Maryland health secretary resigns

Legislators criticized Wasserman for poor oversight of programs

April 09, 1999|By Jonathan Bor and C. Fraser Smith | Jonathan Bor and C. Fraser Smith,SUN STAFF

Maryland Health Secretary Dr. Martin P. Wasserman resigned yesterday, apparently pressured by legislators who criticized him for poor oversight of key health programs.

Gov. Parris N. Glendening, who announced the resignation at a Cabinet meeting, said Wasserman will lead a new public health effort to combat smoking. Wasserman, in office for four years, will leave at the end of the month and be succeeded by Dr. Georges C. Benjamin, a deputy health secretary.

"We did accept Marty Wasserman's resignation this morning," Glendening said. "He's done a great job as a public health advocate."

Asked if Wasserman had been forced out, he said: "He has been an advocate for so many years. He has a national reputation. He's a personal friend as well."

The resignation occurs shortly after the U.S. General Accounting Office criticized the health department for failing to respond promptly to complaints of poor care in nursing homes. Legislators were clearly angered by the GAO findings. So was Sen. Barbara A. Mikulski, who wrote a letter to House Speaker Casper R. Taylor Jr. expressing concerns about Wasserman's oversight of nursing homes.

Legislators also have been dissatisfied with overpayments to health maintenance organizations that care for hundreds of thousands of Medicaid patients. Wasserman acknowledged that the department overpaid the HMOs $44 million because it miscalculated health needs of the Medicaid population.

To recoup some money, a joint committee approved a 2.3 percent cut last week in the payments.

Some committee chairmen regarded Wasserman as arrogant and unresponsive to concerns. "He was too entrenched in his position," said a top Democratic Assembly leader, requesting anonymity. "He had no flexibility."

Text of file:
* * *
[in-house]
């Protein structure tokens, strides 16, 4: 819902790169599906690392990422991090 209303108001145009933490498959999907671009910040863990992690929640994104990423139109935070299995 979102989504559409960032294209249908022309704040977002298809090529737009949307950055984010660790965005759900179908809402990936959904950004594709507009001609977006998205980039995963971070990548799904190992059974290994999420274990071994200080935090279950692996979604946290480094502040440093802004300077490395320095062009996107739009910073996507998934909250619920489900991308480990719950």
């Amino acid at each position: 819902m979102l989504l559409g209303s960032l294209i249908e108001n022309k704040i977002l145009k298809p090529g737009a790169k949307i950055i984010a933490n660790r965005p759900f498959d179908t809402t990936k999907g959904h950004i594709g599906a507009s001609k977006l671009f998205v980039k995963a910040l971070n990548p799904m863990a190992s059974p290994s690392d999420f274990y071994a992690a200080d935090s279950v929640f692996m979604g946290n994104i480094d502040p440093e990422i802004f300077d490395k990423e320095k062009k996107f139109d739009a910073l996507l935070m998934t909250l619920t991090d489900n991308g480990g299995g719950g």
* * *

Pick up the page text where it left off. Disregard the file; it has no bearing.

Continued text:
Last year, Wasserman's agency got caught up in the ethics and criminal investigation of state Sen. Larry Young. The West Baltimore Democrat was expelled from the Senate and indicted on bribery and extortion charges.

Young is accused of shaking down the PrimeHealth health maintenance organization in exchange for his help in getting a state contract. Records showed that Young met three times with officials in Wasserman's office to insist that PrimeHealth be included in a managed care program.

Wasserman, 57, denied being pushed out, noting "job burnout" and a desire to devote energies to the fight against tobacco.

Wasserman, a fitness fanatic who swims two miles daily, holds degrees in medicine, law and public health. He was chief health officer of three counties -- Arlington in Virginia and Montgomery and Prince George's in Maryland -- before appointed health secretary.

Wasserman said he hopes to run a program that will be financed by money coming from the national tobacco settlement. He said his work might be based at a university in the region, but plans are incomplete. Under the tobacco settlement, the state will receive $4.4 billion over 25 years.

"The resources should be fairly substantial," Wasserman said. "We're going to battle tobacco, whether that means reducing teen smoking, doing education, working with the farmers, tobacco cessation or whatever else."

Taylor applauded the decision to put Wasserman in charge of an anti-smoking effort. "I think the new position is a great fit for someone who has devoted himself to public health advocacy," he said.

Benjamin was Washington health commissioner for two years before leaving to practice emergency medicine at Holy Cross Hospital in Silver Spring. He headed Washington's emergency medical system before leaving in May 1995 to become deputy Maryland health secretary.

He will oversee a department with a $3.5 million budget and 10,000 employees. It administers the Medicaid managed care program and a medical assistance program for children of working poor. It also oversees services to people with AIDS, mental illness and developmental disabilities.

Sun staff writers M. William Salganik and Walter F. Roche Jr. contributed to this article.

Pub Date: 4/09/99

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